By Heidi Wachter |
“I am not a pretty girl.That is not what I do.I ain’t no damsel in distressand I don’t need to be rescued.”— Ani DiFranco
Last night I spent the evening with five of my awesome co-workers at the Esprit De She 5k event in Edina, MN.
Our team decided to attend some events this year in order to meet and create awareness among non-readers and mingle with those that are already loyal readers. Last night, we met both and it was really fun and interesting on both counts.
This time out, we set up a photo booth and created a fake cover shoot on the side. Note: It really pays to have a talented creative director and graphic designer on staff! Thank you, Lydia and Steph.
It didn’t take long — thanks to my friend Karen who showed up to be supportive — for Steph to get some test shots for lighting.
Some people loved the idea and were excited to participate. Others needed a bit of convincing and many opted out. Once we got rolling, we generated a lot of enthusiasm and even had a bit of a line going for a while.
Since I’m fascinated by sociology, what I found really interesting was that it didn’t matter whether the photo was of an individual or a group, just about everyone wanted to see their photo on Steph’s camera. Or, they were concerned with what it might look like once she was done turning it into a mock cover. Some people didn’t want to take off their hats or sunglasses because their hair might look bad or were concerned they might blink or just not look acceptable.
It’s a common reaction, but I can’t help but wonder why we are so fixated on how we look. The goal of our photo project was to create a positive real-life and an online/social media experience for the participants. On a deeper level it was a way to explore the notion that only certain people are “cover pretty.”
For example, when I shared my own test photo on my Facebook page, I wrote:
“Turns out I am cover pretty after all. Come visit me at the Esprit de She 5K at 50th and France in Edina on Thursday night and get YOUR picture on the cover of Experience Life!”
I think some of my friends thought I wrote what I did because I didn’t think that I was pretty. It’s true in my younger days, I would never have looked at myself as someone who was pretty or beautiful. In fact, I wore being “not a pretty girl” as a badge of honor.
Of course by defining myself as “not pretty,” that meant that I had to have some definition of “pretty” in the first place. It’s true, I really didn’t consider myself beautiful for the longest time. There are many reasons for this belief, but that’s a different blog post. In short, when I turned 40, I decided to stop caring much about how I looked. I just decided to accept and deal with what I saw and felt no matter what. This takes a lot of work, I admit, but it is good work.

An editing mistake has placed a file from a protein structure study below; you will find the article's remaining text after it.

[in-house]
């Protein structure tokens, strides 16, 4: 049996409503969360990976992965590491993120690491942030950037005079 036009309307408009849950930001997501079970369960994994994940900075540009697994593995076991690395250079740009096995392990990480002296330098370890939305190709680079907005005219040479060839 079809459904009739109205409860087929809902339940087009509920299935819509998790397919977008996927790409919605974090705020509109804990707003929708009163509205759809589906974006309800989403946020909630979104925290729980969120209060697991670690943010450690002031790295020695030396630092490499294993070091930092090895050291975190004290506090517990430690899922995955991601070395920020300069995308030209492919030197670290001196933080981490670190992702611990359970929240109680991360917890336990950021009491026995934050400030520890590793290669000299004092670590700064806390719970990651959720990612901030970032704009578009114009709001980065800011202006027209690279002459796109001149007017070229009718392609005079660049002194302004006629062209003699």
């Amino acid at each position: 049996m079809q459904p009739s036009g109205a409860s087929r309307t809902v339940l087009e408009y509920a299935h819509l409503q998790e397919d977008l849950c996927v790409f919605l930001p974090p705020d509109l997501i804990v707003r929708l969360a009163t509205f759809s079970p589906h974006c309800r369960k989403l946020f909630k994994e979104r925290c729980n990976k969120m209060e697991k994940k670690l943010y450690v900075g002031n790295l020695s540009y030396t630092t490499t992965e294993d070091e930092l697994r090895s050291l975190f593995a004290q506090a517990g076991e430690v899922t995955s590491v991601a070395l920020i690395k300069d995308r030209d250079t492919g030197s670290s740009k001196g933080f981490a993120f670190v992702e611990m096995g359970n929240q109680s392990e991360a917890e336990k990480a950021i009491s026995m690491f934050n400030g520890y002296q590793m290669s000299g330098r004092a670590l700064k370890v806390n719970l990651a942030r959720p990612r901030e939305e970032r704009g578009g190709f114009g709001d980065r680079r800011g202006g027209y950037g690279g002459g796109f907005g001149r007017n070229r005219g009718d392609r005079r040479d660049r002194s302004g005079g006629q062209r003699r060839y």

I can’t help but find it a bit ironic that it took me — someone who has two degrees in Feminist Studies and read and written a lot about this topic — so long to really accept the image in the mirror or the photograph as simply that. An image.
My image is whatever I say it is at any given time. It changes as I change. I get to define myself. I choose NOT to define myself on how I look or based on any other specific part of my identity. I am gay. I am a feminist. I am a female. I am smart. I am a friend. I am a sister. I am white. However, none of these are all that I am.
I believe we are all “cover pretty.” The challenge is to investigate our own beliefs of what beauty means, how they are shaped, why we have them and whether or not they keep us from being happy.
I still adore Ani DiFranco’s feminist, grrl-power, DIY anthem, “Not a Pretty Girl,” but it wasn’t until I got older that I realized that it’s ok to ask for help sometimes. Now at 40, I believe that being strong is beautiful, but so is being vulnerable. You can’t have one without the other. What I really figured out was that calling myself beautiful makes me feel vulnerable, but it also makes me feel powerful.
So next time someone asks you to get your photo taken, I challenge you to put yourself out there and do it. Don’t fix your hair in the store window before you do it either. Don’t fix your lipstick. Don’t straighten your tie. Just say ok and go with it. Tell yourself you are “cover pretty.” Because you are.